What is this mystery? Why does this happen? How is it that on one side we ask for that which is endless, and on the other side we seem to turn to dust? This is because the phenomenal and the noumenal pull us in two different directions. Because of the phenomenality of our body, our egoism, our individuality and our social relations, we can get nothing that we ask for. That which we ask for pertains to the noumenal existence at the back of our being; but the manner in which we conduct ourselves, or the method that we employ to fulfil these askings, is phenomenal. There is a contradiction between the methodology and the nature of the asking. While we ask for that which is permanent, we employ impermanent means to fulfil this wish. That is why we go on asking, and get nothing, finally. Everybody asks till the end of life, and departs with open hands.

This is a philosophical argument proving that man is infinity and eternity, though, unfortunately, caught up in phenomenality. Yoga is self-restraint. It is a restraint of the phenomenal nature and a reverting to the noumenality within us, which is sometimes called the Self in man, the Atman, the Brahman, the Absolute, the Supreme Being. The noumenal existence is commonly present, uniformly spread out everywhere, so that when we enter into the Atman, or the Self of ours, we are not entering into any particular person’s Atman, but the Atman which is the soul of the cosmos—as, when a ripple or a wave in the ocean subsides into its base, it is entering into the base of all the waves in the entire ocean and not merely into its own little root. The little root of this one wave is the root of all the waves because the single ocean is spread out at the back of all the waves.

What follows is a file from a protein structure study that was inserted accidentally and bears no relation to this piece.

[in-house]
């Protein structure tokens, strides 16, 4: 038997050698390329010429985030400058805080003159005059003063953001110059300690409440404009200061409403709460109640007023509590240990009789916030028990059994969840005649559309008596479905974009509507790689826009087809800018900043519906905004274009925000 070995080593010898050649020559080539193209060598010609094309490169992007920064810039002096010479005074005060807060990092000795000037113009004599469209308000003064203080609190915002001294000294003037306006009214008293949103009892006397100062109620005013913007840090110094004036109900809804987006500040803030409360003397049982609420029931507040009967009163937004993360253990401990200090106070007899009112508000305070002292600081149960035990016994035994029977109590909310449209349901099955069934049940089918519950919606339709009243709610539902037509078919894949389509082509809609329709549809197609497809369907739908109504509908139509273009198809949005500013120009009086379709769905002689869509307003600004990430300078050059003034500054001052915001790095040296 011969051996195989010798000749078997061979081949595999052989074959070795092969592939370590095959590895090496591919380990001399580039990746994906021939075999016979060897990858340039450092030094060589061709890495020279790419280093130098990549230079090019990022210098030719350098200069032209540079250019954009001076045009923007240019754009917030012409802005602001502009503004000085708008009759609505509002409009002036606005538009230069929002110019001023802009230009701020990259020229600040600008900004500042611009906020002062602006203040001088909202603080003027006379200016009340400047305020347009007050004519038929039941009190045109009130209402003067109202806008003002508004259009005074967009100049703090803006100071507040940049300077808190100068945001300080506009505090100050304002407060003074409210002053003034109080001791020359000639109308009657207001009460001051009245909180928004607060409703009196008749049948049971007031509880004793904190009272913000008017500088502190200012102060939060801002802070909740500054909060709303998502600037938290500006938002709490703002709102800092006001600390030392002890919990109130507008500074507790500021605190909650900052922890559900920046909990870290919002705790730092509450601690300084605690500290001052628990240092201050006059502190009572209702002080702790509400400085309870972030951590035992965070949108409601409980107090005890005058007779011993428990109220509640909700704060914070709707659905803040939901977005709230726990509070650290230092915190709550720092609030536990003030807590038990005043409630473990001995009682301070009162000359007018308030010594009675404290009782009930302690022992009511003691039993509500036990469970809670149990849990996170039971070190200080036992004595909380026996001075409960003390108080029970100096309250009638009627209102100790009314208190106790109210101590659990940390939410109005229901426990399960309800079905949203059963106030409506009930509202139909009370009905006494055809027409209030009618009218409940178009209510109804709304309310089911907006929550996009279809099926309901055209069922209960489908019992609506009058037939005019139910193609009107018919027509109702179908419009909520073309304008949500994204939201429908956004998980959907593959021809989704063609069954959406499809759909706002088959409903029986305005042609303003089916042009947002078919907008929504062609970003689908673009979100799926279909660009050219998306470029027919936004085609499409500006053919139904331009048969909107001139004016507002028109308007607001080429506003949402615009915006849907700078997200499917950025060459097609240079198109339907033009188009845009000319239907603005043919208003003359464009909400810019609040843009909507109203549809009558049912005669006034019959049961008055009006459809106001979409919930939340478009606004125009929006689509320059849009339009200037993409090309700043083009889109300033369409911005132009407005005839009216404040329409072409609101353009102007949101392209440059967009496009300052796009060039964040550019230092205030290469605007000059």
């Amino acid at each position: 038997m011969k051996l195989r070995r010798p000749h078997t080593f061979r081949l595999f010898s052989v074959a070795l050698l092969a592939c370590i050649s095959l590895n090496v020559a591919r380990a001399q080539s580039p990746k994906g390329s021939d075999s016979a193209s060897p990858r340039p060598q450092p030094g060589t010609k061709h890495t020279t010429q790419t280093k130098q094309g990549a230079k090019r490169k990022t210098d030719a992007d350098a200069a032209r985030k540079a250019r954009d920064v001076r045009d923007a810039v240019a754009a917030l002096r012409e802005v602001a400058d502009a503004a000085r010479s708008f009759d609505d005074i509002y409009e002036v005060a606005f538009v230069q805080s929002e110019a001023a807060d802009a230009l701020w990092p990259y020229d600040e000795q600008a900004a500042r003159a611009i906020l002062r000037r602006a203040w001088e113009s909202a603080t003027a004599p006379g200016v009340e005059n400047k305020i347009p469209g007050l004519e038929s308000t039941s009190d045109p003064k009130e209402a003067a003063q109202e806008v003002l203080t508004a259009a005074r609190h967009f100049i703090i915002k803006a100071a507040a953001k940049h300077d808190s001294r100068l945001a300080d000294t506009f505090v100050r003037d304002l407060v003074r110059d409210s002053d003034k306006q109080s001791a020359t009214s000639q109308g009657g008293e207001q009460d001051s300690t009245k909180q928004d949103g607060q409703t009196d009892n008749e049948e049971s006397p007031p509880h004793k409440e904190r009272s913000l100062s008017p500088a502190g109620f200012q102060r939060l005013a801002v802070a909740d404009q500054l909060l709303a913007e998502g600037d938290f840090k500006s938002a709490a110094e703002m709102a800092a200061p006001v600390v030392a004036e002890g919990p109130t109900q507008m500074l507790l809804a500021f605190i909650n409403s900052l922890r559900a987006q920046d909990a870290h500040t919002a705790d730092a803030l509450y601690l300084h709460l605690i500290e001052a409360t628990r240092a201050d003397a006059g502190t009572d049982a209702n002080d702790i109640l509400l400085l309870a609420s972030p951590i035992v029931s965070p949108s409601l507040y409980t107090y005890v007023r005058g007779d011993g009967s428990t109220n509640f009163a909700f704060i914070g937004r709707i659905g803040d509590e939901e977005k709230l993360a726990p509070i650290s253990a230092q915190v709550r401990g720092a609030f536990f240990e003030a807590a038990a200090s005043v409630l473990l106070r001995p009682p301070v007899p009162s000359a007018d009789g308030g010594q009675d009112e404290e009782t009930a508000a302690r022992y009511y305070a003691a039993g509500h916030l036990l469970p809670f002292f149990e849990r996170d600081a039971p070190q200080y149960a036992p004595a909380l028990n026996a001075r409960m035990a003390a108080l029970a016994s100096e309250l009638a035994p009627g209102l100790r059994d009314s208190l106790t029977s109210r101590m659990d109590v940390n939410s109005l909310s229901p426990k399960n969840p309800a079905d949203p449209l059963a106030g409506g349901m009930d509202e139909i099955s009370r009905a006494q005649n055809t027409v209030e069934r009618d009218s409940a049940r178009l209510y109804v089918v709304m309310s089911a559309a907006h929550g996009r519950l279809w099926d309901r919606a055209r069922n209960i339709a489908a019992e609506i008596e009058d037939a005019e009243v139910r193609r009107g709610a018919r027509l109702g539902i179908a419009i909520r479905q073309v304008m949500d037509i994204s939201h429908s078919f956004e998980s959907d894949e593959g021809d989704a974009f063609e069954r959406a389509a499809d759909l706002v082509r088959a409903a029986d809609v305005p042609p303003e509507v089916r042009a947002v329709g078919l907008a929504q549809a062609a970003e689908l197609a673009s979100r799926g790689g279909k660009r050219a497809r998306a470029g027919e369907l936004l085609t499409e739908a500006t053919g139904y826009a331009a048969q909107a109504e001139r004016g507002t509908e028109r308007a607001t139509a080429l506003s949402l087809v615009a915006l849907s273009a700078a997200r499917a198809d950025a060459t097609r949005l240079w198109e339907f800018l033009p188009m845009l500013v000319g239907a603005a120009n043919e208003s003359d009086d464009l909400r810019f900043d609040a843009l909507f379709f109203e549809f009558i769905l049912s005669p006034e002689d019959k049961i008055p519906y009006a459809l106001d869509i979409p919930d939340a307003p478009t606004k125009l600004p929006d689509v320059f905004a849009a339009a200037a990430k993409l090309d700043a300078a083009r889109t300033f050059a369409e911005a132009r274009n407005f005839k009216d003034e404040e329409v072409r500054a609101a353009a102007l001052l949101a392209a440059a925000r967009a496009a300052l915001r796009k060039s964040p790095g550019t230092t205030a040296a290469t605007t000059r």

The limitations of language and the poverty of the meanings attached to the words we utter make it difficult for us to explain the significance of words like ‘Atman’, ‘Brahman’, etc. We are hypnotised into a feeling that the Atman is a candle flame that is inside our body. This is unfortunate.

This substance of ours is the Atman. This hard thing that we feel as we are seated here—this solid, rock-like existence of ours—is the Atman which has solidified, concretised itself into this phenomenal body. It is more real than this phenomenal body, but due to our involvement in sensory contacts and in this body’s operations, we may imagine that this Atman is an abstract concept. We are unable to believe that it is a substance.

Can we ever believe that the whole universe is constituted only of mathematical point events, as scientists tell us? We feel that they are talking through their hats. It makes no sense. How can this hard world be made of mathematical point events? But, this is what the world is made of. It is an ethereal emptiness, finally—shunya, a void. There is some substance in this Shunya-vada, a doctrine which says that, finally, there is nothing in this world. There is some truth in it.